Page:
The cross that is planted at the heart of the history of the world cannot be uprooted. - Jacques Ellul

The Unity in whose loving presence the universe unfolds is inside each person as a call to welcome the stranger, protect animals and the earth, respect the dignity of each person, think new thoughts, and help bring about ecological civilizations. - John Cobb & Farhan A. Shah

If you board the wrong train it is of no use running along the corridors of the train in the other direction. - Dietrich Bonhoeffer

God's justice is restorative rather than punitive; His discipline is merciful rather than punishing; His power is made perfect in weakness; and His grace is sufficient for all. – Anon

Our little [biblical] systems have their day; they have their day and cease to be. They are but broken lights of Thee, and Thou, O God art more than they. - Alfred Lord Tennyson

We can’t control God; God is uncontrollable. God can’t control us; God’s love is uncontrolling! - Thomas Jay Oord

Life in perspective but always in process... as we are relational beings in process to one another, so life events are in process in relation to each event... as God is to Self, is to world, is to us... like Father, like sons and daughters, like events... life in process yet always in perspective. - R.E. Slater

To promote societal transition to sustainable ways of living and a global society founded on a shared ethical framework which includes respect and care for the community of life, ecological integrity, universal human rights, respect for diversity, economic justice, democracy, and a culture of peace. - The Earth Charter Mission Statement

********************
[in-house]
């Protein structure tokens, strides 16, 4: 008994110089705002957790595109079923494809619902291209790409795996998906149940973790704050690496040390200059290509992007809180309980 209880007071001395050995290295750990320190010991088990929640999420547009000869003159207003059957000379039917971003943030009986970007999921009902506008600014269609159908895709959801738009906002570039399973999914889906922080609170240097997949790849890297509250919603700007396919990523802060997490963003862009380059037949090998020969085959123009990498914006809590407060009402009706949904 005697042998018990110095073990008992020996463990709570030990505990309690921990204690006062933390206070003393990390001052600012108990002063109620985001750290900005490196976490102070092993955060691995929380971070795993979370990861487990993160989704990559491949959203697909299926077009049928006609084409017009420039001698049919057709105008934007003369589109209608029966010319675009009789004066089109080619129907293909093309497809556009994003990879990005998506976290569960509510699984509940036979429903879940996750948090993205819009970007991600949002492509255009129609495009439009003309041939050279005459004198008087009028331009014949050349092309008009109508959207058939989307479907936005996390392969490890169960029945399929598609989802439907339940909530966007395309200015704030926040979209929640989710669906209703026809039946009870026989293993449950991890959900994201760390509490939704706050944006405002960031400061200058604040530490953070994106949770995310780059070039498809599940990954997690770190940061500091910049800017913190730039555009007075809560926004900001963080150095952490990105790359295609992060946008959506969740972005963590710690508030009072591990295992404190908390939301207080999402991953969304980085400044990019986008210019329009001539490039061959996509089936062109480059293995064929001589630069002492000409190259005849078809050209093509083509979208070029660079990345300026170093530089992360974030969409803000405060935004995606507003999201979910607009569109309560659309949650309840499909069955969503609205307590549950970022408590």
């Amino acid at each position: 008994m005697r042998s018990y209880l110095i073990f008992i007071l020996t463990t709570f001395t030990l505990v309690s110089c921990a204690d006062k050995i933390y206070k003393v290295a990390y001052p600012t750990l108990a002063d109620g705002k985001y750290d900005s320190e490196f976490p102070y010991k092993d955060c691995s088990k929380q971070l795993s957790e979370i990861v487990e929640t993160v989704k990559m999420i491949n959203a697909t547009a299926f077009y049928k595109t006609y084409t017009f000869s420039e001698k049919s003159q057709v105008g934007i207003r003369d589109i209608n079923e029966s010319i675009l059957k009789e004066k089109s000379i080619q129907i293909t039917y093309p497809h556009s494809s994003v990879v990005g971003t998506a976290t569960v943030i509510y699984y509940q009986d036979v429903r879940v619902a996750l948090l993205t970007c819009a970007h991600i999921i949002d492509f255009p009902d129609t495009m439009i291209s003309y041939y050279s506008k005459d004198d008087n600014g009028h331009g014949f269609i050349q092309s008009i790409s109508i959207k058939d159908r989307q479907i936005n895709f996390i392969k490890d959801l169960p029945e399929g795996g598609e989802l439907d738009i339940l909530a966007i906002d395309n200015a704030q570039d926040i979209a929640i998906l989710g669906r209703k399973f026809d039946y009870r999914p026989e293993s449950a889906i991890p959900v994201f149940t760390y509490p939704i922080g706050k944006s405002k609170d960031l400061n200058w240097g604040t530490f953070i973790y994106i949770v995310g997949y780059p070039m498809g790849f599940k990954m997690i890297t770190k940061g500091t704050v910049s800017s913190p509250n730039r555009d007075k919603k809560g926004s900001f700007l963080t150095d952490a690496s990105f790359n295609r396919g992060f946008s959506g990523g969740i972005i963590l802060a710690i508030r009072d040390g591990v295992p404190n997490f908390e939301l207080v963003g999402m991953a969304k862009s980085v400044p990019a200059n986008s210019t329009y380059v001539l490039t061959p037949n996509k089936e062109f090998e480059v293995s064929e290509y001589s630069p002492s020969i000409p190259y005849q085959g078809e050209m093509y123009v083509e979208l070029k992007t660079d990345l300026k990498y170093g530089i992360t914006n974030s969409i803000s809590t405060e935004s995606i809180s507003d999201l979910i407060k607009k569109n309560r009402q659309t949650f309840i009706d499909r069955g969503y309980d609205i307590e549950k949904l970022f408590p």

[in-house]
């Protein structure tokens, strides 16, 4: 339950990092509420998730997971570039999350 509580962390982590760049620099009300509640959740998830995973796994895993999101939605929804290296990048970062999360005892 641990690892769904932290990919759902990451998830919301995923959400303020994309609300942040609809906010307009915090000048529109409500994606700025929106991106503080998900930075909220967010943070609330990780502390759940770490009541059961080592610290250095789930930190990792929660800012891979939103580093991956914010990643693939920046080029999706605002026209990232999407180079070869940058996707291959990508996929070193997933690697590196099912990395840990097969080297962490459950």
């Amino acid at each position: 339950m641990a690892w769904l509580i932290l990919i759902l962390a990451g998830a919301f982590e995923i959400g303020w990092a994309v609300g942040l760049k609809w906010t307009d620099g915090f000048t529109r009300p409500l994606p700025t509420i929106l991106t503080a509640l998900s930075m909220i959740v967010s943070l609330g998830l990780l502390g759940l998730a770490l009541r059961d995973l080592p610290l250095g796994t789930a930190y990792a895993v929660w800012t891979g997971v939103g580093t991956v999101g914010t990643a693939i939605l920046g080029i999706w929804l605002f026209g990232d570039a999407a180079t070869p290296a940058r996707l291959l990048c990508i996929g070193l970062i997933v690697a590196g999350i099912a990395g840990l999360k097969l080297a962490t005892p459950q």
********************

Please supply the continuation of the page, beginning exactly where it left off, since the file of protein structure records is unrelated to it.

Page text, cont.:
Christian humanism is the belief that human freedom, individual conscience, and unencumbered rational inquiry are compatible with the practice of Christianity or even intrinsic in its doctrine. It represents a philosophical union of Christian faith and classical humanist principles. - Scott Postma

It is never wise to have a self-appointed religious institution determine a nation's moral code. The opportunities for moral compromise and failure are high; the moral codes and creeds assuredly racist, discriminatory, or subjectively and religiously defined; and the pronouncement of inhumanitarian political objectives quite predictable. - R.E. Slater

God's love must both center and define the Christian faith and all religious or human faiths seeking human and ecological balance in worlds of subtraction, harm, tragedy, and evil. - R.E. Slater

In Whitehead’s process ontology, we can think of the experiential ground of reality as an eternal pulse whereby what is objectively public in one moment becomes subjectively prehended in the next, and whereby the subject that emerges from its feelings then perishes into public expression as an object (or “superject”) aiming for novelty. There is a rhythm of Being between object and subject, not an ontological division. This rhythm powers the creative growth of the universe from one occasion of experience to the next. This is the Whiteheadian mantra: “The many become one and are increased by one.” - Matthew Segall

Without Love there is no Truth. And True Truth is always Loving. There is no dichotomy between these terms but only seamless integration. This is the premier centering focus of a Processual Theology of Love. - R.E. Slater